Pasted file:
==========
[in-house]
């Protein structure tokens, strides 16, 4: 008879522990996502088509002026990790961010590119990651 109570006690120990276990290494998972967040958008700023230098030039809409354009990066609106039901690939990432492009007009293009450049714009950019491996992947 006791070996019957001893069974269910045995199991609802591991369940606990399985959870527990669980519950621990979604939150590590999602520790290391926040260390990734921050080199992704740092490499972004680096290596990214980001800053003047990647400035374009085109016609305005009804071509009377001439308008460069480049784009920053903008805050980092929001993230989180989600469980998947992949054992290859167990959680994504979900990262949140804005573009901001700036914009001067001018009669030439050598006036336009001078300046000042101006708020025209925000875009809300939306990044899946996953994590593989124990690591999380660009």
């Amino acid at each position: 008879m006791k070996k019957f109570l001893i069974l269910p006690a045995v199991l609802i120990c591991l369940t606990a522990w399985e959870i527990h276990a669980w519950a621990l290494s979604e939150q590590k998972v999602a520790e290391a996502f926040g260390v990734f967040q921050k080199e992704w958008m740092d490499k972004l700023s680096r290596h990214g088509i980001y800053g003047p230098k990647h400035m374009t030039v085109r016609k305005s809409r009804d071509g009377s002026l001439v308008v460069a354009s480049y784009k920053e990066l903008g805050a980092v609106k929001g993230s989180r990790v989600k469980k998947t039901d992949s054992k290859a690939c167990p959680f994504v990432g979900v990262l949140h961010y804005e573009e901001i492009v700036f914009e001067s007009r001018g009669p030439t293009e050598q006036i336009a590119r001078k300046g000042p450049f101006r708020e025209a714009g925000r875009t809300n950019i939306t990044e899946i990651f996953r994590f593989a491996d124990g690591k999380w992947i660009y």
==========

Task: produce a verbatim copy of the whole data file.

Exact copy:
[in-house]
């Protein structure tokens, strides 16, 4: 008879522990996502088509002026990790961010590119990651 109570006690120990276990290494998972967040958008700023230098030039809409354009990066609106039901690939990432492009007009293009450049714009950019491996992947 006791070996019957001893069974269910045995199991609802591991369940606990399985959870527990669980519950621990979604939150590590999602520790290391926040260390990734921050080199992704740092490499972004680096290596990214980001800053003047990647400035374009085109016609305005009804071509009377001439308008460069480049784009920053903008805050980092929001993230989180989600469980998947992949054992290859167990959680994504979900990262949140804005573009901001700036914009001067001018009669030439050598006036336009001078300046000042101006708020025209925000875009809300939306990044899946996953994590593989124990690591999380660009």
């Amino acid at each position: 008879m006791k070996k019957f109570l001893i069974l269910p006690a045995v199991l609802i120990c591991l369940t606990a522990w399985e959870i527990h276990a669980w519950a621990l290494s979604e939150q590590k998972v999602a520790e290391a996502f926040g260390v990734f967040q921050k080199e992704w958008m740092d490499k972004l700023s680096r290596h990214g088509i980001y800053g003047p230098k990647h400035m374009t030039v085109r016609k305005s809409r009804d071509g009377s002026l001439v308008v460069a354009s480049y784009k920053e990066l903008g805050a980092v609106k929001g993230s989180r990790v989600k469980k998947t039901d992949s054992k290859a690939c167990p959680f994504v990432g979900v990262l949140h961010y804005e573009e901001i492009v700036f914009e001067s007009r001018g009669p030439t293009e050598q006036i336009a590119r001078k300046g000042p450049f101006r708020e025209a714009g925000r875009t809300n950019i939306t990044e899946i990651f996953r994590f593989a491996d124990g690591k999380w992947i660009y």